Having your furry friend join you in your outdoor adventures can be a lot of fun. However, one of the less fun consequences of being in the great outdoors is that there are a lot of bugs your pets may bring home. One of the more serious hitchhikers is the tick.
Ticks can be found in woods, fields, beaches, or even your lawn. They aren’t picky eaters and will feed on most mammals, birds, and even some insects. There are at least 200 different species of tick in the US. They can be the size of your pinky fingernail, but tick nymphs can be nearly microscopic. Ticks can carry several diseases, including Lyme disease, Rocky Mountain Fever, babesiosis, and Ehrlichiosis.
Where to Check for Ticks
Tick bites can carry some serious diseases, and it is very important to remove ticks promptly and correctly to reduce the likelihood of infection. However, ticks are not difficult to remove once you know what to do. Whenever you and your pet come in from an environment that may contain ticks, check your pet over thoroughly. Ticks will latch on anywhere but are most found near the face, ears, neck, underbelly, and between toes. If your pet has a tick located in a particularly difficult location near an eye or on its mouth or ear, you can take it to the vet to safely remove it.
Prepping for Tick Removal
Once you locate a tick, you will need to be sure to prep for the removal. You will want to part the hair away from the tick to ensure that you can see it well. You may want to use water to slick back longer hair that might obstruct your vision. Extra lighting might be helpful as well.
Tweezers are the best way to remove a tick safely, so have a pair of fine-point tweezers ready, and something to clean the wound site with after. This can be triple antibiotic cream or rubbing alcohol. You may also want a jar or container to place the tick in afterward. You can wear latex or rubber gloves to protect yourself from the tick.
Removing a Tick Safely
To remove the tick, part the hair as close to the tick as possible. Take your tweezers and grasp the tick as close to the skin as possible without pinching your pet. Fine-point tweezers work best as they are more precise and help prevent the tick from tearing apart and spreading infectious materials into your pet.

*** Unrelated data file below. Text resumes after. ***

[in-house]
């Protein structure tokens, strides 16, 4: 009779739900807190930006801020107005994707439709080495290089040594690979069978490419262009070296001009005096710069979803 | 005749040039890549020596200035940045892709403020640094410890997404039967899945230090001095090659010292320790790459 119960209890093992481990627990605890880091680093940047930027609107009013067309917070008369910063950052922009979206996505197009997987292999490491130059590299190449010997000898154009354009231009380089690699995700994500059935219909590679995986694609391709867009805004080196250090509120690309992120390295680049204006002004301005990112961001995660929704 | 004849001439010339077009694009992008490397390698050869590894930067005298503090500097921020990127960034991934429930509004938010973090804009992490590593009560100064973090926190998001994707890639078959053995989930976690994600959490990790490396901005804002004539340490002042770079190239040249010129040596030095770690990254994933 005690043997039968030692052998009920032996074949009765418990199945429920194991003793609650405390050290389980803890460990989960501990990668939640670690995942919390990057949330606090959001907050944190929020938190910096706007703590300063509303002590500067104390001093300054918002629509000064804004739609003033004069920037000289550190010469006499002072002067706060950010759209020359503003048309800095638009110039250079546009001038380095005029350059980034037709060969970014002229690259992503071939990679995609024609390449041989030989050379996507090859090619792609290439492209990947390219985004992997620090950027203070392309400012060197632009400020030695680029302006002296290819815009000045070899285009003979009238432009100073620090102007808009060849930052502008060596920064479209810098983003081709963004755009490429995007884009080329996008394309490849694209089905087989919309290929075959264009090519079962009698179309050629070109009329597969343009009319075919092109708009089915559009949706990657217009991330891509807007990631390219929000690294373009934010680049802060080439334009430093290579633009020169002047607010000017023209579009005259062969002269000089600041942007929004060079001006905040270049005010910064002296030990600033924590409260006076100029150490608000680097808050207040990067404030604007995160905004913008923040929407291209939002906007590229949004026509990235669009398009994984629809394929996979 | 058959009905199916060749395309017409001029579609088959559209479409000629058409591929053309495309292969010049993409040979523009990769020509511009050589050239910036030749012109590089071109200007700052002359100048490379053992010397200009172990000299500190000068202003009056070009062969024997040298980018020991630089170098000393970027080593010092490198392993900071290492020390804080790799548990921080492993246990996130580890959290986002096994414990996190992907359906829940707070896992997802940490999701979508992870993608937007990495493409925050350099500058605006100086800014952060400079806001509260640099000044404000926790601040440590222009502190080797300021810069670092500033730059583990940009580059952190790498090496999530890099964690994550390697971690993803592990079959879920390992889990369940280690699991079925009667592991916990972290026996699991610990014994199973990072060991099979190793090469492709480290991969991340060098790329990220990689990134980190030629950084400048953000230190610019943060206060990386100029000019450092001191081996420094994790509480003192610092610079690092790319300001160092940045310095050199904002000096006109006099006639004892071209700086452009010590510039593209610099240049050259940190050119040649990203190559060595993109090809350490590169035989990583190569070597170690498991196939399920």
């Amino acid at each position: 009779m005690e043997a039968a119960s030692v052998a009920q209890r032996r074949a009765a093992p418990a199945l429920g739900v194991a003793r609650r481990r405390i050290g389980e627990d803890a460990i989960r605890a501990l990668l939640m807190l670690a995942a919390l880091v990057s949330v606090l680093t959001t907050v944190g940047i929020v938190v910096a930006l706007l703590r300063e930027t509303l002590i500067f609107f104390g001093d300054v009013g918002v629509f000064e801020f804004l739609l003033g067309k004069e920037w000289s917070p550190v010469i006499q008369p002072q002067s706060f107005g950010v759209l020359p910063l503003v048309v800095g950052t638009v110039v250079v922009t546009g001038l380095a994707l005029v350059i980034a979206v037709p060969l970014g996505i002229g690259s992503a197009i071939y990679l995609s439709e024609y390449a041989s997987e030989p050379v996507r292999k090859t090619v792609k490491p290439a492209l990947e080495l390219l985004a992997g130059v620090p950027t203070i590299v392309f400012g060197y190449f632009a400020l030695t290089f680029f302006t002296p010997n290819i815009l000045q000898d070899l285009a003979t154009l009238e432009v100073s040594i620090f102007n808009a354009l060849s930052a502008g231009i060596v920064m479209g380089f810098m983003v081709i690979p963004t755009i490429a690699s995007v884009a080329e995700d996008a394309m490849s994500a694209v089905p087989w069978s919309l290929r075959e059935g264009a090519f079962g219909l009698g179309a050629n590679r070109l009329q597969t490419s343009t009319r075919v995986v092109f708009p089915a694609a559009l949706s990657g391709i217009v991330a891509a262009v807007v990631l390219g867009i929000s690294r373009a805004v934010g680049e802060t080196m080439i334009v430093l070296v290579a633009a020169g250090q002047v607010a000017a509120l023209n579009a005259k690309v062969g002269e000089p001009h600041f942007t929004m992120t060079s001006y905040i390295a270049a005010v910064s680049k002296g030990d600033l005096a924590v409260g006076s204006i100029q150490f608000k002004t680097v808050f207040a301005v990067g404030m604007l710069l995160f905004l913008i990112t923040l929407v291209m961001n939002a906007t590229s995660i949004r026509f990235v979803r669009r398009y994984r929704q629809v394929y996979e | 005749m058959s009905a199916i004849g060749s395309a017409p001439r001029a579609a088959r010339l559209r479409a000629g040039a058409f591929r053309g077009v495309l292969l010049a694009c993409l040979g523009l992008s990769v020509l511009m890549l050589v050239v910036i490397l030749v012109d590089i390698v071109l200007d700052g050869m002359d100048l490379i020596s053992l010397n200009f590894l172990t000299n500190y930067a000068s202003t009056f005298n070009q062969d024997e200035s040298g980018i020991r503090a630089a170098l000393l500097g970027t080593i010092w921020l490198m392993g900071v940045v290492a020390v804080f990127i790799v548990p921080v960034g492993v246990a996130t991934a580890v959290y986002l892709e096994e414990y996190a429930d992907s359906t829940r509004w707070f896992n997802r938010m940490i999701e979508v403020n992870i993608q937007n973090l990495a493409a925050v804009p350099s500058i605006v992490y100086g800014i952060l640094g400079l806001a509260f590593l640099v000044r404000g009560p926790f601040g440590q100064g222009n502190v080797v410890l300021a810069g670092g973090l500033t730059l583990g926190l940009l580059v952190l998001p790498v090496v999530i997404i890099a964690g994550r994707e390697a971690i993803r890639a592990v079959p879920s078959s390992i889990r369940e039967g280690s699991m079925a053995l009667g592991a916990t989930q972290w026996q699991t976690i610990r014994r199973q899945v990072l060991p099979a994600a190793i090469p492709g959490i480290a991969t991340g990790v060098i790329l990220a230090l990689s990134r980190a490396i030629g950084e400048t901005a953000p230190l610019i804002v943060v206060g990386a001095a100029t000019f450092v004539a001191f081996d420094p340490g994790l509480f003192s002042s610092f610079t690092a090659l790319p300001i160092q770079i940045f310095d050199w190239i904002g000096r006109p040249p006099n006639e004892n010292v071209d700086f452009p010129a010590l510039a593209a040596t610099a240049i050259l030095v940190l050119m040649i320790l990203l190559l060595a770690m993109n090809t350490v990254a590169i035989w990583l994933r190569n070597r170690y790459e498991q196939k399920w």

Contrary to popular belief, ticks don’t have heads in the conventional sense, so the part embedded in your dog is its mouthparts. It is very important that you remove the mouthparts attached to the rest of the body to reduce the risk of infection. Once you have a firm grasp on the tick, gently and carefully pull it straight up. You need to do this in a slow but steady motion so that the mouth does not break off.
Another easy way to remove a tick is with a tick removal hook. These hooks are made specially to remove ticks carefully and quickly. They are also a great option if you are dealing with many ticks at once or if you deal with them often. Tick removal hooks have prongs that fit on either side of a tick’s body. Follow the instructions that come with your specific hook, but most work by either twisting until the tick lets go or pulling straight up on the tick’s body.
After You Remove the Tick
Once the tick is removed, examine the body to ensure you got the whole thing. You can then place the tick in a jar of rubbing alcohol with a lid. This can be helpful if your pet does develop symptoms and your vet needs help identifying what disease the tick was carrying.
Once the tick is taken care of, wash your hands and carefully clean the bite site with rubbing alcohol or use a bit of antibiotic cream. Disinfect the tweezers you used. You will want to watch the wound site for at least 48 hours. Symptoms to look for include inflammation and redness at the wound site. If you were unable to prevent the tick’s mouthparts from tearing off, do not try to dig them out yourself. Take your pet to the vet so it can be removed safely without further infection.
What Not to Do When Removing a Tick
There are a few things you will want to be careful to avoid when you remove a tick from your pet. First, you should never try to remove a tick with your fingers. Not only is this unsanitary for you, but there is a high likelihood that you will tear the tick or squeeze more possibly infectious materials into your pet. You will also want to avoid using home remedies that use nail polish, gasoline, or alcohol as a way to smother the tick. This will only cause the tick to embed even deeper. It can also cause the tick to regurgitate harmful materials or burst.
Ticks are quite common, and while not all of them will carry disease, it is important to remove any tick you ever find on your pet. If you and your pet are outdoors often and are frequently exposed to ticks, you should consider using flea and tick preventative year-round. You can get this by prescription from your vet or an over-the-counter solution. This will not only cut down on the time you take looking for and removing ticks but will also keep your pet safe from tick-borne diseases.